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Incidence of Anatomic Abnormalities In Boys with Overactive Bladder Symptoms

Monday, October 22, 2012: 9:30 AM
Grand Ballroom B (Hilton Riverside)
Joel F. Koenig, MD, Surgery, Division of Urology, Southern Illinois University SOM, Springfield, IL, Joe Miller, MD, Urology, University of California at San Francisco, San Francisco, CA, John Hulsen III, MD, Plastic Surgery, The Ohio State University SOM, Columbus, OH and Patrick H. McKenna, MD, FAAP, FACS, Division of Urology, Southern Illinois University SOM, Springfield, IL

Purpose: The evaluation and treatment of boys with symptoms of overactive bladder (OAB) is challenging, treatment approaches vary widely, and treatment outcomes are worse then in female patients.  Urodynamics and voiding cystourethrogram (VCUG) require conscious catheterization and may fail to identify anatomic abnormalities and delay appropriate therapy. We report our experience and outcomes with an alternative diagnostic algorithm for boys with OAB which combines noninvasive uroflowmetry studies and selective cystourethroscopy in patients with specific voiding patterns.

Methods: With local IRB approval a prospectively collected database of 2,702 children evaluated in our clinic for lower urinary tract dysfunction was queried for boys presenting with urinary urgency, urinary frequency, or dysuria. Hospital and clinic records were reviewed.  Data including age, presenting symtoms, results of diagnostic studies, surgical and medical therapies, and symtomatologic outcomes were analyzed. Symptomatologic outcomes were based upon patient or parent report and classified as resolved, improved, or unimproved.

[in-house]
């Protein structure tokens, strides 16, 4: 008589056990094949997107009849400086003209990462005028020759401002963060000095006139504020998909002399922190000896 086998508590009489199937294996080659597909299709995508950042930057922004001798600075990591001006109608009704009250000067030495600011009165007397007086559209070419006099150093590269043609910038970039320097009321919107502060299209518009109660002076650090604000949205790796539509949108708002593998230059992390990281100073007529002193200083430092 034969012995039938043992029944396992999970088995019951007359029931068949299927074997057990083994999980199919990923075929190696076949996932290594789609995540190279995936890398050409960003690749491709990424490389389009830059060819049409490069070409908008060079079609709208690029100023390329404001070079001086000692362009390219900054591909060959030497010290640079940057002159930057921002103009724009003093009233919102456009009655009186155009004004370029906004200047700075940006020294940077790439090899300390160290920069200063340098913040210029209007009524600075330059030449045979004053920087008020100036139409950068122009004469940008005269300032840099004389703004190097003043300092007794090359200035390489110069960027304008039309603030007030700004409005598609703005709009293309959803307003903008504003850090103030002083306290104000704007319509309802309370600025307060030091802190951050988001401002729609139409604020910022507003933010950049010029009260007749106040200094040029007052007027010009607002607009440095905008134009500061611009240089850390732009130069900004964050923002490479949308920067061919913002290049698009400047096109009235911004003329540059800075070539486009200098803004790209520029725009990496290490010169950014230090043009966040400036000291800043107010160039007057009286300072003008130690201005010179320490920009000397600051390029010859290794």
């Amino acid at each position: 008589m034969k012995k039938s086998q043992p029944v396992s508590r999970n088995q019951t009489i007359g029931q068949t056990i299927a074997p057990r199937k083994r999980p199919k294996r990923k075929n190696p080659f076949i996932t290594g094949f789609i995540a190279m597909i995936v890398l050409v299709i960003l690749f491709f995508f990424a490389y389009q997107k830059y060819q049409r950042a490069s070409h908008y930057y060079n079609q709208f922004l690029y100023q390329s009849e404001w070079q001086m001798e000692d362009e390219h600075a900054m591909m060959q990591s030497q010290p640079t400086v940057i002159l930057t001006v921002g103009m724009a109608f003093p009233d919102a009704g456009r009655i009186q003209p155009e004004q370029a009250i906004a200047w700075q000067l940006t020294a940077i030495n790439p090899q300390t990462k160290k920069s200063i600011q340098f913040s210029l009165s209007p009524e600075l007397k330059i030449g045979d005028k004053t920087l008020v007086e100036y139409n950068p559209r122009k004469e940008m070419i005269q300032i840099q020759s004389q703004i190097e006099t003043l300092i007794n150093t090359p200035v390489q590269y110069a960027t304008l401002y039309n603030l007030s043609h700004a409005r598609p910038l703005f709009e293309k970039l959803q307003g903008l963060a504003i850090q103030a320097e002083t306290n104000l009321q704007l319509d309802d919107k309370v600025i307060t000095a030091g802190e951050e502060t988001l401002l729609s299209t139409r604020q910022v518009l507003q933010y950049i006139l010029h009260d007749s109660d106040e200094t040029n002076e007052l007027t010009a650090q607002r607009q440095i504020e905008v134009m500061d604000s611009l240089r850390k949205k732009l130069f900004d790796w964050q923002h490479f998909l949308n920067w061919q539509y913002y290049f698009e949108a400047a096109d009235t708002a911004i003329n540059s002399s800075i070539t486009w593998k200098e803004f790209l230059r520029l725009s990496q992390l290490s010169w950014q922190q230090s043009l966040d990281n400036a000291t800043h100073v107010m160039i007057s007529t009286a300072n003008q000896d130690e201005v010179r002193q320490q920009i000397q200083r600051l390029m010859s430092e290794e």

Results: The SIU lower urinary tract dysfunction data base of 2,702 children was queried and yielded 349 boys evaluated for symptoms of OAB.  Evaluation with uroflowmetry prompted cystourethroscopy in 79/349 (22.6%).  One or more anatomic abnormalities were discovered and treated at the time of cystourethroscopy in 37 (46.8%) patients.  Posterior urethral valves (PUV) were present in 34 patients, PUV and anterior urethral valves in 1 patient, PUV and urethral duplication in 1 patient and urethral stricture in 1 patient.  Thirty-four of 37 (92%) patients with a surgically correctable anatomic abnormality followed up at least once postoperatively.  At a mean follow-up of 14.9 months (range 1.0 to 63), symptoms had resolved in 15/34 (42.8%).  Fifteen patients (45.7%) were classified as improved.  Four of 34 (11.8%) patients were unimproved.  Twenty-two of 34 (64.7%) patients with at least one postoperative evaluation also had postoperative uroflowmetry.  Among these 22 patients, mean peak flow rate increased by 42.2%(p=0.002), mean average flow rate increased by 44.4%(p=0.0002), mean voiding time decreased by 32.2%(p=0.04), and post-void residual volume decreased by 46.7.7%(p=0.06) compared to preoperative values.

Conclusions:  46.8% of boys with symptoms of overactive bladder evaluated with cystoscopy were found to have one or more anatomic abnormality.  This approach avoids conscious catheterization and identifies and treats the significant number of anatomic abnormalities in a timely fashion.  Initiating medical treatment without excluding anatomic abnormalities may contribute to the historically high rate of treatment failure in this group.